Q & A : Justin Werner on Creating Stratagem Artists & Navigating a Post-COVID Opera WorldBy David Salazar
Justin Werner thought his path in the opera world would be focused on performing.
But early on in his training, he came to terms with the fact that it might not be the right path for him.
He moved into production with the independent opera company New York Opera Exchange (he also founded the Independent Student Opera Initiative at Boston University), while simultaneously delving into the world of management when he landed an internship at IMG Artists.
But several different circumstances eventually shifted Werner’s attention to the world of management. While New York Opera Exchange was making its way in the indie opera scene, his management venture was progressing further. Throw in the fact that the NYOE’s music director landed a job in Leipzig and the Executive Director got a promotion at another job and it was clear that Werner would be moving into management fulltime.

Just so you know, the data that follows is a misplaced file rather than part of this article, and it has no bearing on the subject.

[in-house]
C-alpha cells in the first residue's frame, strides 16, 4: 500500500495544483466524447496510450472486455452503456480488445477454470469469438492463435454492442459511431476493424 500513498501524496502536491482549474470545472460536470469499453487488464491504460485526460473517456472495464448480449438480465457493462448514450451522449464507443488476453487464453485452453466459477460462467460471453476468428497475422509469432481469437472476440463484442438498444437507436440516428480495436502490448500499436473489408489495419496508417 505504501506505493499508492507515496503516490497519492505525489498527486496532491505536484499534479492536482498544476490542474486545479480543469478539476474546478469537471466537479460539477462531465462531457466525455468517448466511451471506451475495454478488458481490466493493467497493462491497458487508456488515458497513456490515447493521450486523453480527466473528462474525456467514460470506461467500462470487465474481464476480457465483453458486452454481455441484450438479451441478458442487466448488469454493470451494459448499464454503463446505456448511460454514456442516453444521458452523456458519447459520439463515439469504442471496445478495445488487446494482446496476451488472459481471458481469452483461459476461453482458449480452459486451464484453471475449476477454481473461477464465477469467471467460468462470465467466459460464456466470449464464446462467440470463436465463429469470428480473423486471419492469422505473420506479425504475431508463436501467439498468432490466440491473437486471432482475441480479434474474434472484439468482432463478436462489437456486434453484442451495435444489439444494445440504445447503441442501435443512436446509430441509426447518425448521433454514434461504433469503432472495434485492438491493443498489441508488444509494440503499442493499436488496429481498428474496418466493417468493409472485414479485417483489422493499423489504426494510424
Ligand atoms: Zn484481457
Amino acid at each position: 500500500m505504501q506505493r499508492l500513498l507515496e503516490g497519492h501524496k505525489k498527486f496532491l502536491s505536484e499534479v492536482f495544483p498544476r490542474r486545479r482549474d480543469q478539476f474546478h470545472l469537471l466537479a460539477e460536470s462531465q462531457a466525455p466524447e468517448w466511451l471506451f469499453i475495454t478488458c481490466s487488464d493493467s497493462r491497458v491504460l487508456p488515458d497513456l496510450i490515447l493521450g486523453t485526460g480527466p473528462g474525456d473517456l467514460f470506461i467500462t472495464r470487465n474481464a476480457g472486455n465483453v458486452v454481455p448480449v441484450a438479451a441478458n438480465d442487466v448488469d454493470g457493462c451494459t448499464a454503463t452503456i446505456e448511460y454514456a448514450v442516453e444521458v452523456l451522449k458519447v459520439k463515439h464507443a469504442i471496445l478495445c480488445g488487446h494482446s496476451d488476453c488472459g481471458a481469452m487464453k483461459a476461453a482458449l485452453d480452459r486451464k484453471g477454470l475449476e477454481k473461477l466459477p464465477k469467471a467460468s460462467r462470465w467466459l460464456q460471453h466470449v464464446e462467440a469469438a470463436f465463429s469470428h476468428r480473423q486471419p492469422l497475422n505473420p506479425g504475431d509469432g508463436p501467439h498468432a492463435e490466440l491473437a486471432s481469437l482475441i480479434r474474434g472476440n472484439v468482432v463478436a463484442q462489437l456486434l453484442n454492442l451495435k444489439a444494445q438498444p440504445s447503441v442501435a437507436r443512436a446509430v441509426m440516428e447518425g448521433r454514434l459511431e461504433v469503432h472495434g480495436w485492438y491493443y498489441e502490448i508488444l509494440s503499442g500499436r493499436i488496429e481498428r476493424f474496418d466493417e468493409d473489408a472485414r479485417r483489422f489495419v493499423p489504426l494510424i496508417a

In 2014, he was one of two partners to create Couret & Werner (C&W) Artists Management. The company would develop over four years, but when Werner’s partner pivoted in a different direction, Werner took that company and rebuilt it as Stratagem Artists.
“My goal was to put the focus on the artists and less on us, the managers,” Werner, a frequent panelist for Opera America’s Career Blueprints and Feedback Audition programs, told OperaWire of the new vision for the company.
Werner has since built a solid roster of artists that have since fulfilled engagements with such companies as The Metropolitan Opera, Los Angeles Opera, Dallas Opera, The Philadelphia Orchestra, LA Philharmonic, National Symphony Orchestra, Omaha Symphony, NY Philharmonic, San Diego Opera, Pittsburgh Opera, Arizona Opera, Opera Philadelphia, Houston Grand Opera, and Santa Fe Opera, among many others.